Irenic Thoughts

Irenic. The word means peaceful. This web log (or blog) exists to create an ongoing, and hopefully peaceful, series of comments on the life of King of Peace Episcopal Church. This is not a closed community. You are highly encouraged to comment on any post or to send your own posts.


Genetic Testing for the Masses

The New York Times reports in the article Firm Brings Gene Tests to Masses that it can help eradicate 100 diseases through genetic testing. The company takes DNA from two prospective parents and tells them if they are both carriers for diseases including cystic fibrosis, Tay-Sachs, spinal muscular atrophy, sickle cell disease and Pompe disease (featured in the new movie "Extraordinary Measures" which is giving this company extraordinary publicity). If both parents are carriers, there becomes a one in four chance that a child will have the disease.

The next step for the would-be parents is then to use in vitro fertilization, testing each embryo before implantation to discard any that have the disease. I'm no Ludite, but this sort of unbridled use of genetic testing is scary. Not only is the technology untested, but the end result of parents going through expensive tests as a part of an already costly fertilization process means that the wealthy or the willing to go in to debt now have a high tech means to accomplish the deplorable practice from ancient times of leaving undesirable babies exposed to the elements.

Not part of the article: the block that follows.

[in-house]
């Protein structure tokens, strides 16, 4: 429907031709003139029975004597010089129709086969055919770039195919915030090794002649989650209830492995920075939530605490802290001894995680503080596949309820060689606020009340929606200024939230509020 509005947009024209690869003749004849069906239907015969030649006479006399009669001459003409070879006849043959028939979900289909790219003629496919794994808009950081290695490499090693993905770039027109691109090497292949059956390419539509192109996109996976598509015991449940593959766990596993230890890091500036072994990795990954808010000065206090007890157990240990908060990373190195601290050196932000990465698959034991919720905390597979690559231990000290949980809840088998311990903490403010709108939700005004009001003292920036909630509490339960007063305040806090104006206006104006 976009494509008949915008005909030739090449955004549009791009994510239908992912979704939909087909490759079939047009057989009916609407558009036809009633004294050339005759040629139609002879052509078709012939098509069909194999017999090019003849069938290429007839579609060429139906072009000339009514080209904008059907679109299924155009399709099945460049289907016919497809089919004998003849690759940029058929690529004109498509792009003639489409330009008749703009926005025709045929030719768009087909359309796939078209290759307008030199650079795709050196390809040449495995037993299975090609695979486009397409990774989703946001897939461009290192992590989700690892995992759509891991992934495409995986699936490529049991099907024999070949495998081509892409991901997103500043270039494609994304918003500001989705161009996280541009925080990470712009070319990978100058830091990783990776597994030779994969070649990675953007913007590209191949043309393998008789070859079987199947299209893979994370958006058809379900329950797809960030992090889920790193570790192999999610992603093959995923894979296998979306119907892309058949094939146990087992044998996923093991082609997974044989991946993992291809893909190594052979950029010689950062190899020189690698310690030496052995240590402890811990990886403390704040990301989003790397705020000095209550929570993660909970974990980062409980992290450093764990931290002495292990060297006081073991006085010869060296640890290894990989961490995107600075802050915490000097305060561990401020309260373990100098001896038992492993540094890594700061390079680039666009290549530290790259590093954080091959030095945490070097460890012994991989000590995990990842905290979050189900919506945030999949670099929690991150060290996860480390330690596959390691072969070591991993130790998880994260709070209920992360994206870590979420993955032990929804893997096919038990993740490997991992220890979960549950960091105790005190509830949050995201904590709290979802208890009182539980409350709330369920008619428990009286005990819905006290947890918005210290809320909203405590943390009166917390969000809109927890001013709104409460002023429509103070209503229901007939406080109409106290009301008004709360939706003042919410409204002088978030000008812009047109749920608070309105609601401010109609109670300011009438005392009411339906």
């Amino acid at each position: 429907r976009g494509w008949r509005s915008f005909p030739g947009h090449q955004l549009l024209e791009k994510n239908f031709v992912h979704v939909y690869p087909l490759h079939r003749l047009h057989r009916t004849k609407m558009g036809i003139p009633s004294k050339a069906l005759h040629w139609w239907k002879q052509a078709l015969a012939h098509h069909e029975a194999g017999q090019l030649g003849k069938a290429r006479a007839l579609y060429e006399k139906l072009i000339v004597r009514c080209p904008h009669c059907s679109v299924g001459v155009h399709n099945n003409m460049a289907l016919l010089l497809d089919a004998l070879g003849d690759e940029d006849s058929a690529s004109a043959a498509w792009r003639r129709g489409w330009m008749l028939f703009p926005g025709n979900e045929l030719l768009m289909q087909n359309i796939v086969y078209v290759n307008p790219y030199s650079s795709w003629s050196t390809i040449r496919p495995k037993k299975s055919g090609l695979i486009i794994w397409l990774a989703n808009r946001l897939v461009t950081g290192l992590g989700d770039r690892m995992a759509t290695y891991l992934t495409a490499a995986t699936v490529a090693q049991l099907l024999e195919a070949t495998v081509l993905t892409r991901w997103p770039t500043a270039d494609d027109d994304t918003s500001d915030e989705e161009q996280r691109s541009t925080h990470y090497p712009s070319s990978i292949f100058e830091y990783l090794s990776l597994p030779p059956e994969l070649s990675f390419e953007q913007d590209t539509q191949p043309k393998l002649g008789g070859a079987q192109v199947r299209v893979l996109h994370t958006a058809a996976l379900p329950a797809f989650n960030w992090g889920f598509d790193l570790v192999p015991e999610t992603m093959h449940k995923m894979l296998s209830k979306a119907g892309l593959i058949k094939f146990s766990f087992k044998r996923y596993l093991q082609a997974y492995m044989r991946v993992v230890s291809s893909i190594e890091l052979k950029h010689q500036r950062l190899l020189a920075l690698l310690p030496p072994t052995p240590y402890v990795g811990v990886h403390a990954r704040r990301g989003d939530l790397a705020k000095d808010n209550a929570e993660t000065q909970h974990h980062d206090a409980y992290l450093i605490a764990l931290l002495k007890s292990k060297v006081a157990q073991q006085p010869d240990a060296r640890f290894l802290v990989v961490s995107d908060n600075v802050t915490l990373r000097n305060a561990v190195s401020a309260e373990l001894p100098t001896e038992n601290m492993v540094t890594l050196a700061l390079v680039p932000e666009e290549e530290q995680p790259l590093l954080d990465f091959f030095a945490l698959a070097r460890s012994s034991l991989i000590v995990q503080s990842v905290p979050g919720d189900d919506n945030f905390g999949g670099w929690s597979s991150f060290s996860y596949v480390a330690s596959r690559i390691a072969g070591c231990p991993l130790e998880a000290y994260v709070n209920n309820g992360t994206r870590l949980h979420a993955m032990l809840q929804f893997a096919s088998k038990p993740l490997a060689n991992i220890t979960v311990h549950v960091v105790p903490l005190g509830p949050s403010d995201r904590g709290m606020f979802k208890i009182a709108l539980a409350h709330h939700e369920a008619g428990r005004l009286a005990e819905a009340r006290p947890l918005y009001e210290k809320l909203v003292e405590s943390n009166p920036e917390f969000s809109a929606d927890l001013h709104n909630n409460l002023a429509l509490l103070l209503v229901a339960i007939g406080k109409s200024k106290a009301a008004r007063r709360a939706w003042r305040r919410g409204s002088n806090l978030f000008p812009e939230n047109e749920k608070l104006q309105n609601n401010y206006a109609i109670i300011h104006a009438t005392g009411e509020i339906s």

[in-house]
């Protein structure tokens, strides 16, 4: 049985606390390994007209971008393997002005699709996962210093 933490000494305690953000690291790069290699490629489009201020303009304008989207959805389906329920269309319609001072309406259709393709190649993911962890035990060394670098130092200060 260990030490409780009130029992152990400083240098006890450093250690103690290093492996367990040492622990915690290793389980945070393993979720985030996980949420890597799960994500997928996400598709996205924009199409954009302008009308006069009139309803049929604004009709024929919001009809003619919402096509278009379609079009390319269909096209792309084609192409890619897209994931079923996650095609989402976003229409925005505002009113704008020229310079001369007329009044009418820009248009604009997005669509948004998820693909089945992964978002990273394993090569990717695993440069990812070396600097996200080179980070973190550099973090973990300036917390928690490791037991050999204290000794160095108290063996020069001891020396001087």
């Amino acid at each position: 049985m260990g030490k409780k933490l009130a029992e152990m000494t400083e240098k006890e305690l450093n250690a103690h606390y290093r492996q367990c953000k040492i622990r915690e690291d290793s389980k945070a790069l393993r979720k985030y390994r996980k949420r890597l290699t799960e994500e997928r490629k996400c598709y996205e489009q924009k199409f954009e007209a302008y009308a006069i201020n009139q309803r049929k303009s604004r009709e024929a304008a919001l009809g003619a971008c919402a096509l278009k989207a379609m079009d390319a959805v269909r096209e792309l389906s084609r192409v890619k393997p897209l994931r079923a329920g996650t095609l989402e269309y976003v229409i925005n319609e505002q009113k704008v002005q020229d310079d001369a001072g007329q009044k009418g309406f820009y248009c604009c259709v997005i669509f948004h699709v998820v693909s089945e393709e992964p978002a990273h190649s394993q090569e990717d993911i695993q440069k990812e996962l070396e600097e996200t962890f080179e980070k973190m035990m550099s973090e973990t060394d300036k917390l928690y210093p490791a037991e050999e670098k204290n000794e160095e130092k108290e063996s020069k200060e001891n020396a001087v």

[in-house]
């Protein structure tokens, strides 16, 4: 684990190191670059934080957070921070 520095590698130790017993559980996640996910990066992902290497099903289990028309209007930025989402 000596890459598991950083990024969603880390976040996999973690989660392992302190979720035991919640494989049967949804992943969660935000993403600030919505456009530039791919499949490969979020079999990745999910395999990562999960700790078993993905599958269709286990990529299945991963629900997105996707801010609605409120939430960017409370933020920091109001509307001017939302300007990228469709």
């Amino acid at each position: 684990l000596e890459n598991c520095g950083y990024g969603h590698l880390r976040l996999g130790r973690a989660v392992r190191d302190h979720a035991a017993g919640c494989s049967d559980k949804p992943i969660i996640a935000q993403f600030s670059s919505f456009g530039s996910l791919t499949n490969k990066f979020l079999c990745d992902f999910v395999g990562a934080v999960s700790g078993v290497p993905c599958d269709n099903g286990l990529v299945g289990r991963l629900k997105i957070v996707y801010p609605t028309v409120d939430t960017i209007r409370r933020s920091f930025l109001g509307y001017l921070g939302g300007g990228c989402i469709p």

I don't know and can't pretend to know the emotional toll raising a child with an inherited disease like the ones tested takes on a family. Alleviating that suffering would seem to be worth a great dollar cost for those who could afford it. But this process of elimination means to get the right baby seems to solve the problem of suffering with yet more suffering. The DNA testing will create heightened anxiety for prospective parents and lead to sure pain and loss as a means to prevent the possibility of problems. I say the gains are too small. The emotional cost is too high. What do you think?

The Rev. Frank Logue, Pastor



  • At 2/03/2010 5:03 AM, Blogger Clarence said…

    I do not need to know all that. And at 76 years, the answer would be certainly not. The joy is in the journey. If our path is smooth, and sure why would we need God? If our child had one of these dreaded diseases would we love them any less? Would not our need for God be greater? I say it would. I have a disabled child, next birthday he'll be 50, and I just got him to quit smoking. The thankfulness to our God for not giving up on me, and to lead him to be in a smoke free place in life. Would I want to change any of that? No. The journey to get here, mere words can not describe.



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